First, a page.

When less is more in exercise

How to boost the health benefits of your workouts

It’s easy to fall into the routine of walking or jogging at the same pace every time. But to get the most of our exercise regimen, we need to challenge ourselves.

“The number one thing to do is to increase the intensity that you work out at,” says Belinda Rieger, director of Rehabilitation Services for Haines City’s Heart of Florida Regional Medical Center. The amount of time spent isn’t important unless we want to be endurance athletes.

Rieger advises checking with your doctor to obtain clearance for high intensity workouts. “Train less, but train harder when you do train,” she advises. “In the long run you would increase endurance and increase strength.”

With approval, you can increase sweat time by adjusting your treadmill from straight walking to elevation for a minute, or boost your speed. “Do that for a minute, then drop down to rest, then go back,” she suggests.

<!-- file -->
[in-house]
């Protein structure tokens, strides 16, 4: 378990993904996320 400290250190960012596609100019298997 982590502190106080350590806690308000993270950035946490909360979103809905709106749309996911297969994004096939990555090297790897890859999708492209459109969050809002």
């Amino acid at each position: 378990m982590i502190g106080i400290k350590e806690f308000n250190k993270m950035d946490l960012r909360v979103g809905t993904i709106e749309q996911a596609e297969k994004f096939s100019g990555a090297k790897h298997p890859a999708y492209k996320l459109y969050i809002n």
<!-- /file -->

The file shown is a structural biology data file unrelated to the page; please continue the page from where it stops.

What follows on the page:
With weights, it’s important to challenge yourself by increasing the number of pounds you lift. If you lift five pounds 20 times, you might switch to lifting eight pounds for 12 or 15 times.

Exercising every day for 20 minutes is recommended. “It becomes part of your life,” she explains. “Consistency is what is important, instead of killing yourself for that one day.”

Good exercises that help maximize benefits are: jumping jacks, jumping ropes, running up stairs, squats, pushups, sit-ups, and working on cardiovascular machines with high intensity, she says.

Here are tips from “52 Brilliant Ideas to Pump Up Your Workout” (Penguin, 2008), by Steve Shipside.

* On the rowing machine: Try pitting yourself against times recorded online. See how you rate. Try to improve, or take part in a marathon.

* On the stepper: With resistance fairly low, try pumping steps faster, running, or pedaling on the spot.

* Stretching: The three-way stretch involves your back, arms, and hamstring. Sit on the floor with one leg straight out in front of you. Bend the other leg, pulling your ankle as far up into your groin as you can with the sole of your foot resting on the upper thigh of the other leg. With both hands, reach down the straight leg as far as you can. If you can reach your toes, then hold them; if not, don’t strain. Try not to tense the straight leg. You should feel the stretch across your back and down the back of your leg (hamstring). Hold for 30 seconds, gently release, and switch legs.



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